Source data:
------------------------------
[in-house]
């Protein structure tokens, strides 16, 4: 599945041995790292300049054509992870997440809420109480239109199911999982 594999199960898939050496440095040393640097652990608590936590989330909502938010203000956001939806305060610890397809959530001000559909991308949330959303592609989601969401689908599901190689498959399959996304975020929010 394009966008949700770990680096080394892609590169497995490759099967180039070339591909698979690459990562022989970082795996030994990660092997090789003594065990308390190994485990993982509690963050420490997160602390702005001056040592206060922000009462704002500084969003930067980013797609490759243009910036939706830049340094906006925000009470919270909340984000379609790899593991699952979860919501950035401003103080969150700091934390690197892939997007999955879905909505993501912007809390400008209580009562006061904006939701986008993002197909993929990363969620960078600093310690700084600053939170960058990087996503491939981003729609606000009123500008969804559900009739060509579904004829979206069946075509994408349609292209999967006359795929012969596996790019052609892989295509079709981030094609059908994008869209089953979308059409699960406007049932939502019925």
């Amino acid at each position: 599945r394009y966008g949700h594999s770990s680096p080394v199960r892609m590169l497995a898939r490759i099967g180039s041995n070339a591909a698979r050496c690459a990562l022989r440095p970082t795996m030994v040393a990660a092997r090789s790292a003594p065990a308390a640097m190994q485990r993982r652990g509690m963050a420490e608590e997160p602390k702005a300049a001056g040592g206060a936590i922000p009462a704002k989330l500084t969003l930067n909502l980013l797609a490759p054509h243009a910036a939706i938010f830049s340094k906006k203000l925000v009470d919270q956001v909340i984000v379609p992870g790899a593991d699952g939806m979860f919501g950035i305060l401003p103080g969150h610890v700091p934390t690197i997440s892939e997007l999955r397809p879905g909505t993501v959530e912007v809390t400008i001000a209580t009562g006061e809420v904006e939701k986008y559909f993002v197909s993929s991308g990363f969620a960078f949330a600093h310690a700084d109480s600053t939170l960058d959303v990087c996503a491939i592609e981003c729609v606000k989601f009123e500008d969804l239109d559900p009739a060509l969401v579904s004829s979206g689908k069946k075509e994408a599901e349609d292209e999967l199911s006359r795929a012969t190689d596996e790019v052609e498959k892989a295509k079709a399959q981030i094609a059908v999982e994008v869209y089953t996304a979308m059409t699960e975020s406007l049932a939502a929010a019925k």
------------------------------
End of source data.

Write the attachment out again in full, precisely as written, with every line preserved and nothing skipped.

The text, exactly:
[in-house]
């Protein structure tokens, strides 16, 4: 599945041995790292300049054509992870997440809420109480239109199911999982 594999199960898939050496440095040393640097652990608590936590989330909502938010203000956001939806305060610890397809959530001000559909991308949330959303592609989601969401689908599901190689498959399959996304975020929010 394009966008949700770990680096080394892609590169497995490759099967180039070339591909698979690459990562022989970082795996030994990660092997090789003594065990308390190994485990993982509690963050420490997160602390702005001056040592206060922000009462704002500084969003930067980013797609490759243009910036939706830049340094906006925000009470919270909340984000379609790899593991699952979860919501950035401003103080969150700091934390690197892939997007999955879905909505993501912007809390400008209580009562006061904006939701986008993002197909993929990363969620960078600093310690700084600053939170960058990087996503491939981003729609606000009123500008969804559900009739060509579904004829979206069946075509994408349609292209999967006359795929012969596996790019052609892989295509079709981030094609059908994008869209089953979308059409699960406007049932939502019925």
């Amino acid at each position: 599945r394009y966008g949700h594999s770990s680096p080394v199960r892609m590169l497995a898939r490759i099967g180039s041995n070339a591909a698979r050496c690459a990562l022989r440095p970082t795996m030994v040393a990660a092997r090789s790292a003594p065990a308390a640097m190994q485990r993982r652990g509690m963050a420490e608590e997160p602390k702005a300049a001056g040592g206060a936590i922000p009462a704002k989330l500084t969003l930067n909502l980013l797609a490759p054509h243009a910036a939706i938010f830049s340094k906006k203000l925000v009470d919270q956001v909340i984000v379609p992870g790899a593991d699952g939806m979860f919501g950035i305060l401003p103080g969150h610890v700091p934390t690197i997440s892939e997007l999955r397809p879905g909505t993501v959530e912007v809390t400008i001000a209580t009562g006061e809420v904006e939701k986008y559909f993002v197909s993929s991308g990363f969620a960078f949330a600093h310690a700084d109480s600053t939170l960058d959303v990087c996503a491939i592609e981003c729609v606000k989601f009123e500008d969804l239109d559900p009739a060509l969401v579904s004829s979206g689908k069946k075509e994408a599901e349609d292209e999967l199911s006359r795929a012969t190689d596996e790019v052609e498959k892989a295509k079709a399959q981030i094609a059908v999982e994008v869209y089953t996304a979308m059409t699960e975020s406007l049932a939502a929010a019925k």